But now we are now faced with a government that has outgrown its role as benevolent protector into an all consuming, corporate monolith. It pays for our health and so it dictates what we can eat and drink. Very soon it will partly own our motor industry (again) and so it will dictate what we drive. And what better excuse than an economic crisis to grab more power?

As Jefferson said: "A government big enough to give you everything you want is a government big enough to take everything you have" or words to that effect. But it isn't just the physical things it has taken. It has taken our most precious of assets: Our Independence, self reliance and our sense of personal responsibility. In all possible areas we are wrapped in cotton wool, cossetted and protected to the point where free will barely comes into it. We are bailed out at every turn at the corporate level and the individual level. And that brings us on the the subject of part three. Bailouts.

Tuesday, 7 July 2009

Press Release 7th July 2009


Libertarian Party fields
youngest ever parliamentary candidate
at Norwich North

Thomas Burridge, aged 18, is the Libertarian Party candidate for the upcoming Norwich North by-election, and is set to make history as the youngest person ever to contest a Westminster seat. Thomas was accepted offically by the Returning Officer today.

Thomas is aware that his age may raise a few eyebrows. “People may ask what can I possibly know about anything at my age? Well, one thing I do know is that Labour excesses have left my generation with a massive debt that will take generations to pay off.” “It’s all the more painful because we were not given any say in the decisions that have forced us to spend the rest of our lives in debt.”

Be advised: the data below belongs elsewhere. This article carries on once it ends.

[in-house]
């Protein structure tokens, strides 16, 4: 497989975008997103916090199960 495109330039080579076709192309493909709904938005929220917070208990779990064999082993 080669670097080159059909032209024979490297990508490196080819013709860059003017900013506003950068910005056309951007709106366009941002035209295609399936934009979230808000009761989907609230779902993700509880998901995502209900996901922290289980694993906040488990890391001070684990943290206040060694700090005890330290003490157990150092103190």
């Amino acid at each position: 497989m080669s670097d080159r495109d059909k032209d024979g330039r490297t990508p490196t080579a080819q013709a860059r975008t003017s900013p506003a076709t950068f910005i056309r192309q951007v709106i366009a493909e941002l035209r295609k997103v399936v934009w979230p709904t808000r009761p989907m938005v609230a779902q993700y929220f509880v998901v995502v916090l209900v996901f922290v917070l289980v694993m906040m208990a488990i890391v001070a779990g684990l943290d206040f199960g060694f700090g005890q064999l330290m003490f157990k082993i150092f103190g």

“Currently, the Tories and Labour are squabbling about cutting state spending by a pathetic 5 per cent. Whereas, the Libertarian Party want to scrap the whole rotten system. A system that has given us high personal taxes, squalid services and a corrupt parliament.” “I may not win this time, but I will be back in five years, and in another five years, if necessary. By which time, the guilty ones will be wallowing in their generous pensions – while my generation – The Debt Generation – will still be paying back the money that was squandered.”

The Libertarian Party believes in individual liberty, personal responsibility and freedom from government. Its most prominent policy is to scrap income tax, and transfer taxes to non-essential goods, leaving items such as food, heating and rent tax-free.


For more information, or to arrange an interview, contact the Libertarian Party Norwich North Campaign Office on 01603 850573 or the media enquiries mobile on 07505 228618.

Further details are available on our campaign website:
Alternatively, visit the Libertarian Party website:

Thursday, 2 July 2009

Norwich North: The Libertarians have come to town – 18-year-old Libertarian candidate Thomas Burridge vows to make Tory Chloe Smith "history"

Thomas Burridge

The battle lines are drawn in the Norwich North by-election fight to nab the seat left empty by Labour’s Ian Gibson, who was forced to resign over the MPs expenses scandal.